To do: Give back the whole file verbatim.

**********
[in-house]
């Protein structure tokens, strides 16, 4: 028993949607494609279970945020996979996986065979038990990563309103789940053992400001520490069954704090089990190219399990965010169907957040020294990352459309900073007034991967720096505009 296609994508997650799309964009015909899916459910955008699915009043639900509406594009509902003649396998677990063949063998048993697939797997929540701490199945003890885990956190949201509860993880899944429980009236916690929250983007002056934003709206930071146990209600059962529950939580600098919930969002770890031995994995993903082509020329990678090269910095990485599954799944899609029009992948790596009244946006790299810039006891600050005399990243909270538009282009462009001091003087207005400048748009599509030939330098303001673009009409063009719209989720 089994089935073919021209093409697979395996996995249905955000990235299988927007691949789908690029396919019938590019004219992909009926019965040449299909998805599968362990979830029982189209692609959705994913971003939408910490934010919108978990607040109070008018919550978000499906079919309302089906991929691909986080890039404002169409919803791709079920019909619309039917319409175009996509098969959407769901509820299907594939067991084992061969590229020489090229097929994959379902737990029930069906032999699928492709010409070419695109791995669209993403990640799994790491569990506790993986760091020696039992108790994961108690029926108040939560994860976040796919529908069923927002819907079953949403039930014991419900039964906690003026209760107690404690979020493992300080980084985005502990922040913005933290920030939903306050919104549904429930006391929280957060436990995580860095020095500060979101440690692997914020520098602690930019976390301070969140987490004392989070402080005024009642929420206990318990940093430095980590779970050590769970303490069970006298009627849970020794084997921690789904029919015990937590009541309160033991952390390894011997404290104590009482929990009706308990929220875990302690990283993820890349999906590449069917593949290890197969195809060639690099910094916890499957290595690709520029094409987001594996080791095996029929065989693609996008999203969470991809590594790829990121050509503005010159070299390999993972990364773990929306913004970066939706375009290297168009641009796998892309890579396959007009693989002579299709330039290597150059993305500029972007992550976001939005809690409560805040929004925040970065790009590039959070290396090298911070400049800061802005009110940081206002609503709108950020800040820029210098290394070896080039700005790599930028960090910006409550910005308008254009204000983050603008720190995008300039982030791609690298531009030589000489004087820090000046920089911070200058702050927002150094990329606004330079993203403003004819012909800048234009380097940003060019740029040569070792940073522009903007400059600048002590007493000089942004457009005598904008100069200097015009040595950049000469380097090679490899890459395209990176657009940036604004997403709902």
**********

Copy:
[in-house]
């Protein structure tokens, strides 16, 4: 028993949607494609279970945020996979996986065979038990990563309103789940053992400001520490069954704090089990190219399990965010169907957040020294990352459309900073007034991967720096505009 296609994508997650799309964009015909899916459910955008699915009043639900509406594009509902003649396998677990063949063998048993697939797997929540701490199945003890885990956190949201509860993880899944429980009236916690929250983007002056934003709206930071146990209600059962529950939580600098919930969002770890031995994995993903082509020329990678090269910095990485599954799944899609029009992948790596009244946006790299810039006891600050005399990243909270538009282009462009001091003087207005400048748009599509030939330098303001673009009409063009719209989720 089994089935073919021209093409697979395996996995249905955000990235299988927007691949789908690029396919019938590019004219992909009926019965040449299909998805599968362990979830029982189209692609959705994913971003939408910490934010919108978990607040109070008018919550978000499906079919309302089906991929691909986080890039404002169409919803791709079920019909619309039917319409175009996509098969959407769901509820299907594939067991084992061969590229020489090229097929994959379902737990029930069906032999699928492709010409070419695109791995669209993403990640799994790491569990506790993986760091020696039992108790994961108690029926108040939560994860976040796919529908069923927002819907079953949403039930014991419900039964906690003026209760107690404690979020493992300080980084985005502990922040913005933290920030939903306050919104549904429930006391929280957060436990995580860095020095500060979101440690692997914020520098602690930019976390301070969140987490004392989070402080005024009642929420206990318990940093430095980590779970050590769970303490069970006298009627849970020794084997921690789904029919015990937590009541309160033991952390390894011997404290104590009482929990009706308990929220875990302690990283993820890349999906590449069917593949290890197969195809060639690099910094916890499957290595690709520029094409987001594996080791095996029929065989693609996008999203969470991809590594790829990121050509503005010159070299390999993972990364773990929306913004970066939706375009290297168009641009796998892309890579396959007009693989002579299709330039290597150059993305500029972007992550976001939005809690409560805040929004925040970065790009590039959070290396090298911070400049800061802005009110940081206002609503709108950020800040820029210098290394070896080039700005790599930028960090910006409550910005308008254009204000983050603008720190995008300039982030791609690298531009030589000489004087820090000046920089911070200058702050927002150094990329606004330079993203403003004819012909800048234009380097940003060019740029040569070792940073522009903007400059600048002590007493000089942004457009005598904008100069200097015009040595950049000469380097090679490899890459395209990176657009940036604004997403709902």